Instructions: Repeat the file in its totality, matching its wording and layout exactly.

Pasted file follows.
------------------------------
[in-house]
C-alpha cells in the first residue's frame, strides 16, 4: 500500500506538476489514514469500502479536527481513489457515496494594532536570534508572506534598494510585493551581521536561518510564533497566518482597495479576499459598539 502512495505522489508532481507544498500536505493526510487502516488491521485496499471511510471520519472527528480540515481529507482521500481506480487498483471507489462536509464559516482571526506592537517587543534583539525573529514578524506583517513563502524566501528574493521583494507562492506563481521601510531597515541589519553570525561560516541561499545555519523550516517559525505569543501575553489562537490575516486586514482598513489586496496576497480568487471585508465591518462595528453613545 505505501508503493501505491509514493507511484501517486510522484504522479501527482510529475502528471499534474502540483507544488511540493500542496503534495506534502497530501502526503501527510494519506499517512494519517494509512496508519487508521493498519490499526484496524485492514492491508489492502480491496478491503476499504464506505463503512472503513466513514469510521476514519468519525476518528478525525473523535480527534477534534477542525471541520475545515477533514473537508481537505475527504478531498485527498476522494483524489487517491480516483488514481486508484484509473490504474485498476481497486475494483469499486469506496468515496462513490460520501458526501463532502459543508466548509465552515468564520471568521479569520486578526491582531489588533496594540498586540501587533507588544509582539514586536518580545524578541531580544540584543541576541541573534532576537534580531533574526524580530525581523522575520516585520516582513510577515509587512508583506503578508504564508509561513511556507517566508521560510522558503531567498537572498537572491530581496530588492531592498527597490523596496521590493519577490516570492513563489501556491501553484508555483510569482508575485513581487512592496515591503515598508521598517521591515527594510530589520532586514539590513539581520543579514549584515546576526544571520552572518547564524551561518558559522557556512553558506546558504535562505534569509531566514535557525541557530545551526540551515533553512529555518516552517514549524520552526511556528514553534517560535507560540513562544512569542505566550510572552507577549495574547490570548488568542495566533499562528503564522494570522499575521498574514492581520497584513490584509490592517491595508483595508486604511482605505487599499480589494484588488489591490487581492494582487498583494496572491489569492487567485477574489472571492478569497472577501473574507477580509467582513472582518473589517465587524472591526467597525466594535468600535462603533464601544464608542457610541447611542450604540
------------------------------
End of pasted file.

[in-house]
C-alpha cells in the first residue's frame, strides 16, 4: 500500500506538476489514514469500502479536527481513489457515496494594532536570534508572506534598494510585493551581521536561518510564533497566518482597495479576499459598539 502512495505522489508532481507544498500536505493526510487502516488491521485496499471511510471520519472527528480540515481529507482521500481506480487498483471507489462536509464559516482571526506592537517587543534583539525573529514578524506583517513563502524566501528574493521583494507562492506563481521601510531597515541589519553570525561560516541561499545555519523550516517559525505569543501575553489562537490575516486586514482598513489586496496576497480568487471585508465591518462595528453613545 505505501508503493501505491509514493507511484501517486510522484504522479501527482510529475502528471499534474502540483507544488511540493500542496503534495506534502497530501502526503501527510494519506499517512494519517494509512496508519487508521493498519490499526484496524485492514492491508489492502480491496478491503476499504464506505463503512472503513466513514469510521476514519468519525476518528478525525473523535480527534477534534477542525471541520475545515477533514473537508481537505475527504478531498485527498476522494483524489487517491480516483488514481486508484484509473490504474485498476481497486475494483469499486469506496468515496462513490460520501458526501463532502459543508466548509465552515468564520471568521479569520486578526491582531489588533496594540498586540501587533507588544509582539514586536518580545524578541531580544540584543541576541541573534532576537534580531533574526524580530525581523522575520516585520516582513510577515509587512508583506503578508504564508509561513511556507517566508521560510522558503531567498537572498537572491530581496530588492531592498527597490523596496521590493519577490516570492513563489501556491501553484508555483510569482508575485513581487512592496515591503515598508521598517521591515527594510530589520532586514539590513539581520543579514549584515546576526544571520552572518547564524551561518558559522557556512553558506546558504535562505534569509531566514535557525541557530545551526540551515533553512529555518516552517514549524520552526511556528514553534517560535507560540513562544512569542505566550510572552507577549495574547490570548488568542495566533499562528503564522494570522499575521498574514492581520497584513490584509490592517491595508483595508486604511482605505487599499480589494484588488489591490487581492494582487498583494496572491489569492487567485477574489472571492478569497472577501473574507477580509467582513472582518473589517465587524472591526467597525466594535468600535462603533464601544464608542457610541447611542450604540